(I don't think the image on the left is from the same film, but what the heck.)





There's always that moment on every movie where you just go, "Okay, this is that moment. I'm about to potentially fall flat on my face, and I might as well just dive in and see what happens." That's how it was when I started singing the songs for the first time. I just felt like an idiot. It was one of the most exposing, bizarre things I've ever done. I mean, at forty-three years old, it's the first time I'd sung a song all the way through.











After being asked: But you work all the time. How could they (Hollywood) not like you?

I don't know. I just get that feeling. Maybe I'm paranoid.







It's here on my arm. It was the kind of thing you do on the spur of the moment - Fuck it, lets do it. Then you break up, but it's still there: a girl's name on my arm…It can turn a situation a little sticky. I changed it to Wino Forever, which is actually a bit more accurate.



I don't regret any of the things I didn't do, and I certainly don't regret any of the thing I did do, down to the dumbest. Everything happened the way it should happen, even ridiculous things that I did in the beginning. I don't regret any of it.



I was ecstatic they re-named "French Fries" as "Freedom Fries". Grown men and women in positions of power in the US government showing themselves as idiots.



A group of friends all have the same (skull) ring. A ring for life, a reminder of life, and of death, I guess… it's more a “you are here now” thing – cherish it because in five minutes it could be over.







I have a few quirks like being interested in insects and odd smells and stuff like that. More than that I’m not telling.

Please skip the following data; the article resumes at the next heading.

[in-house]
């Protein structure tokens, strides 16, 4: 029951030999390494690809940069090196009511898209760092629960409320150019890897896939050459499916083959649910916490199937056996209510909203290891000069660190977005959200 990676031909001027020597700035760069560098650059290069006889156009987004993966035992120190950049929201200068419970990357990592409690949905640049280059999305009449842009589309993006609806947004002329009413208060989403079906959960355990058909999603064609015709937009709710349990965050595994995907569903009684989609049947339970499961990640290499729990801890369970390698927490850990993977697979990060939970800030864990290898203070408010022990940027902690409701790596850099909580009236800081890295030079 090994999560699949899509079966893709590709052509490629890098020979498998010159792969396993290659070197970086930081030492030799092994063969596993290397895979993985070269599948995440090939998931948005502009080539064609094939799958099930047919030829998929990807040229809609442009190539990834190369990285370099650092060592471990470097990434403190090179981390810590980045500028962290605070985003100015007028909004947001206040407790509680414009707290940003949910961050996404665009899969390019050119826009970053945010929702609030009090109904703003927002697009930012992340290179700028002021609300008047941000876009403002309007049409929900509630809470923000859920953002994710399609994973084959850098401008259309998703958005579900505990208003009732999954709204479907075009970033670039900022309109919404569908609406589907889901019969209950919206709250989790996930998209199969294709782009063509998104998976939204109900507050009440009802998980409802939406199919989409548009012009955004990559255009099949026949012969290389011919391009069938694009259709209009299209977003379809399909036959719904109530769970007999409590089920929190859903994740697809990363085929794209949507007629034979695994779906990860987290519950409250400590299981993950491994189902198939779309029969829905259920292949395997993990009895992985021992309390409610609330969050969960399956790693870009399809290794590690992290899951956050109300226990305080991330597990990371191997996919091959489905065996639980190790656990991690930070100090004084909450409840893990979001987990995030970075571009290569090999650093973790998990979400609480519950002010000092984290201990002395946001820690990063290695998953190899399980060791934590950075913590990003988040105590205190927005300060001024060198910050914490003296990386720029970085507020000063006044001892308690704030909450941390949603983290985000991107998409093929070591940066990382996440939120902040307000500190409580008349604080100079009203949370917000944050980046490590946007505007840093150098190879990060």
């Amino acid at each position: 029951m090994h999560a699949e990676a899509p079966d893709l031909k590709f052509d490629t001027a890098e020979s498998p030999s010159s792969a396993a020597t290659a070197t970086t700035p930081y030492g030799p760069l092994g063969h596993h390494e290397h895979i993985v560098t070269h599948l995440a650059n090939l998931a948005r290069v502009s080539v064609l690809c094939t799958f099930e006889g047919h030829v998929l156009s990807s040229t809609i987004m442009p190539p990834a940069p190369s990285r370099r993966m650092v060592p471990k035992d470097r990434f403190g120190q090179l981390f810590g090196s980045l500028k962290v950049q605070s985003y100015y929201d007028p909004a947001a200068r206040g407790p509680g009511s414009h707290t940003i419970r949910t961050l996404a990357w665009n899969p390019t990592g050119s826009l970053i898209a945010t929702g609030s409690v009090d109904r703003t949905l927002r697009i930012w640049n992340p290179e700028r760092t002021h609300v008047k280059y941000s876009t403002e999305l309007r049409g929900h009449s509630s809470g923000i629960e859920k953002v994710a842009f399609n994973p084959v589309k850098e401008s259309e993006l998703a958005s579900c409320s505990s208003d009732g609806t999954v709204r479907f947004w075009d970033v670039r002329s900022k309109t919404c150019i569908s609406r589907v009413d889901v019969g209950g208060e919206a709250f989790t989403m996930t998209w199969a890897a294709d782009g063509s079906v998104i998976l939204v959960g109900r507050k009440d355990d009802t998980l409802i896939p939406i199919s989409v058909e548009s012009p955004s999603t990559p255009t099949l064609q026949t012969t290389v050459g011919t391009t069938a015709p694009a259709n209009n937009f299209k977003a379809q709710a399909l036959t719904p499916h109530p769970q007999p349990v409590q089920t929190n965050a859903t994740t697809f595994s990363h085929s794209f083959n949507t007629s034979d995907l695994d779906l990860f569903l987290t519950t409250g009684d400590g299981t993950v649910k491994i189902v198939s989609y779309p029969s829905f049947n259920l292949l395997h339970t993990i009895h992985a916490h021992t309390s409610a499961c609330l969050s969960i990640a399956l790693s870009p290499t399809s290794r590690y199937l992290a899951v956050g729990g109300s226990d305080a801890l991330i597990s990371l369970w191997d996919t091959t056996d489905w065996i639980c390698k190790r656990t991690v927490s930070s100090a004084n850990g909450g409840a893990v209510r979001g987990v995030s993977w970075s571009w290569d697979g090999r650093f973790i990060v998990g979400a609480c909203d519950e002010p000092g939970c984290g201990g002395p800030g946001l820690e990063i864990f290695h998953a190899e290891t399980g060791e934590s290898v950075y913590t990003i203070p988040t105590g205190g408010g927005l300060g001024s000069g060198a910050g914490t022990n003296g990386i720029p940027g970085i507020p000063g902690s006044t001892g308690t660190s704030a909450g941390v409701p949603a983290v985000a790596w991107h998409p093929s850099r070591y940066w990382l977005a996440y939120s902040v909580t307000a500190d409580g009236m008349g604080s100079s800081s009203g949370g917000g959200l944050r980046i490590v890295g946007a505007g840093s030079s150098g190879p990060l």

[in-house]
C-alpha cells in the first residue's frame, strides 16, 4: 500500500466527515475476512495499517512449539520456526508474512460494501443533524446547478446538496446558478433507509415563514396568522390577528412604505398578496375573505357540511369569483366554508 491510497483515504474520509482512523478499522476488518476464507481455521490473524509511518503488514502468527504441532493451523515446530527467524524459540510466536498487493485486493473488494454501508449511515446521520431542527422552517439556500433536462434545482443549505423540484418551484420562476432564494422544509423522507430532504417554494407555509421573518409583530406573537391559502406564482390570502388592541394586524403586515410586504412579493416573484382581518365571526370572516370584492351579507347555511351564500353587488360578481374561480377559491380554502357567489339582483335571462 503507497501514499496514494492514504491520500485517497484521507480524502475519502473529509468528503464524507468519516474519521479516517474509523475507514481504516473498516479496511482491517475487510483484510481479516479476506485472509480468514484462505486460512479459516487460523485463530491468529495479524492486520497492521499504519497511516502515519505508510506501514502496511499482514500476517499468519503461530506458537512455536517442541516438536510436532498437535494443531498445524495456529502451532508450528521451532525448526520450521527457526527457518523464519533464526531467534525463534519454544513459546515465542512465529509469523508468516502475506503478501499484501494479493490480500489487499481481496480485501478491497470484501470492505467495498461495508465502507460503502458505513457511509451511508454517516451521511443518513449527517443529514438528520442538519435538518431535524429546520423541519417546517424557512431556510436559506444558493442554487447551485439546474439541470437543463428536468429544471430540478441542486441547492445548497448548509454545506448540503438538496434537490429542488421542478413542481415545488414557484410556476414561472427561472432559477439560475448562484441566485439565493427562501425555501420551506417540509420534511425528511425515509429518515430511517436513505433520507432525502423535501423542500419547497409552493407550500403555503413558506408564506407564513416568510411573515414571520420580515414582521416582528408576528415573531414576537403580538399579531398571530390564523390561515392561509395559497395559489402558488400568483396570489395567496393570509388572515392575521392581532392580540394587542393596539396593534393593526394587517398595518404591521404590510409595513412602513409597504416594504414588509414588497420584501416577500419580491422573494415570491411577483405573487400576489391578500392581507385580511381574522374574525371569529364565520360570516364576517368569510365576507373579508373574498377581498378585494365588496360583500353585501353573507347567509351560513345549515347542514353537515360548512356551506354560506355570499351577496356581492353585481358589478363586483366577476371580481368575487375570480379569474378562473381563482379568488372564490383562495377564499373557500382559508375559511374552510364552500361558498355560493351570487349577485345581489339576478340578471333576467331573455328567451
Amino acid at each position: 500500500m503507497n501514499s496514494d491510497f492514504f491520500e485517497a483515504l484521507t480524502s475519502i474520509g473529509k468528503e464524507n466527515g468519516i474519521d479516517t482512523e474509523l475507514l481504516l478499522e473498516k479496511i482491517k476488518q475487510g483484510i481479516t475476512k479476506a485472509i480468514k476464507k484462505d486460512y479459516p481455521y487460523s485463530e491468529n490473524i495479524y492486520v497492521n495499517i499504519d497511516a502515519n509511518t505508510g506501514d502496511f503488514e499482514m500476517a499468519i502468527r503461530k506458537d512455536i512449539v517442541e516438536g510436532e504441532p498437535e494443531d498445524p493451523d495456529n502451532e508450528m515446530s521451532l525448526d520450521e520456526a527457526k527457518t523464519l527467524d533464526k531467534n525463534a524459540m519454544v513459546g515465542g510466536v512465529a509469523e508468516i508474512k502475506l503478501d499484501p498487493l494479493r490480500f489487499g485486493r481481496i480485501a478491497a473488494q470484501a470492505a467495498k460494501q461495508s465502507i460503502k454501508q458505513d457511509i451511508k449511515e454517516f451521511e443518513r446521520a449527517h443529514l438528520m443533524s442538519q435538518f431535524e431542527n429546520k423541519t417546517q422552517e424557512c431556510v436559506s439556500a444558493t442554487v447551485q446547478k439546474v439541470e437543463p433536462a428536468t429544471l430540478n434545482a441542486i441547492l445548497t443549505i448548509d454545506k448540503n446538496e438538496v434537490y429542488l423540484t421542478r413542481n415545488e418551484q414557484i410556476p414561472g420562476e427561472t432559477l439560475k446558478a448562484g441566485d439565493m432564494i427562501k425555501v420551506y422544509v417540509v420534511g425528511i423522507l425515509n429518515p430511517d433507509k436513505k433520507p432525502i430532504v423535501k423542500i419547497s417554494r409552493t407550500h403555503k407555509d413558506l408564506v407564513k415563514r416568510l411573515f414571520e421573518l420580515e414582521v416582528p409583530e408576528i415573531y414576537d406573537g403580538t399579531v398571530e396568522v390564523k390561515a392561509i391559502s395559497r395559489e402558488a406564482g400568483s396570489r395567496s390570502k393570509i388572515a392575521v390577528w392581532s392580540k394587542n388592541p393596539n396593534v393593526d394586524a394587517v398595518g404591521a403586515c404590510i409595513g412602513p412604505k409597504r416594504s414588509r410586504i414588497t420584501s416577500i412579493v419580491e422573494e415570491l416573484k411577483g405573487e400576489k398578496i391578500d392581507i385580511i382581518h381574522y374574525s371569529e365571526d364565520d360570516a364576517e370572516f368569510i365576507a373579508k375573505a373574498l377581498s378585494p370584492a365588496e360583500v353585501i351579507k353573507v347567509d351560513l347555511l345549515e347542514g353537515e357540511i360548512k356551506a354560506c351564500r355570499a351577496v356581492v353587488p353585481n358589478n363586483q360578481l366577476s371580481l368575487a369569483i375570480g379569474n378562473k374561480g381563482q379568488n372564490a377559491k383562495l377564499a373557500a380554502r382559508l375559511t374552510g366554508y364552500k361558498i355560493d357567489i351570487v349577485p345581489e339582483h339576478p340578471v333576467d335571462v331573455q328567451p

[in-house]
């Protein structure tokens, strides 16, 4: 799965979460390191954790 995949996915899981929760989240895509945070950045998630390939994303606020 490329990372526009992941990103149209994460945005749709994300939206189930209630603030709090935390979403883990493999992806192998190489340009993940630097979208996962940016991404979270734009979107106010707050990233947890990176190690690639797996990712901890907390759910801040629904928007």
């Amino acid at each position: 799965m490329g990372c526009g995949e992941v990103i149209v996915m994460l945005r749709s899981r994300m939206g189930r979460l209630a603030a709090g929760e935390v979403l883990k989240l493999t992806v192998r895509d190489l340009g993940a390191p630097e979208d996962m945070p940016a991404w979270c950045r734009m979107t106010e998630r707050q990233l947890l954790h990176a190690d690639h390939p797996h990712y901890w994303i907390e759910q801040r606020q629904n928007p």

It is almost impossible to speak about his (Jean-Michel Basquiat's) works without it becoming a crude dissection of the man. On any canvas or drawing, he spilled himself...maybe even without wanting to. His thoughts, his feelings – however fleeting, unfinished or incomplete are captured in that moment when he connected with his target.













I’m attracted to the extreme light and the extreme dark. I’m interested in the human condition and what makes people tick. I’m interested in the things people try to hide.



I don't buy into him (talking about himself). He's overrated! No, no. But if I walked into the movie theater and I saw the movie and I left there and went, "Boy, I really nailed it!" If I was completely and totally over the moon about my work and I was satisfied. I would get out of the business immediately. I would leave this work behind. Because I think, for me as an actor, if you get to a place where you're satisfied, you're happy with it, then you're dead. It's over. You're not hungry anymore. You won't try things anymore.



If you turn on the television and see the horrors that are happening to people in the world right now, I think there's no better time to strive to have some kind of hope through imagination. I think it's a time to close your eyes and try to make a change, or at least hope to make a change, or we're going to explode.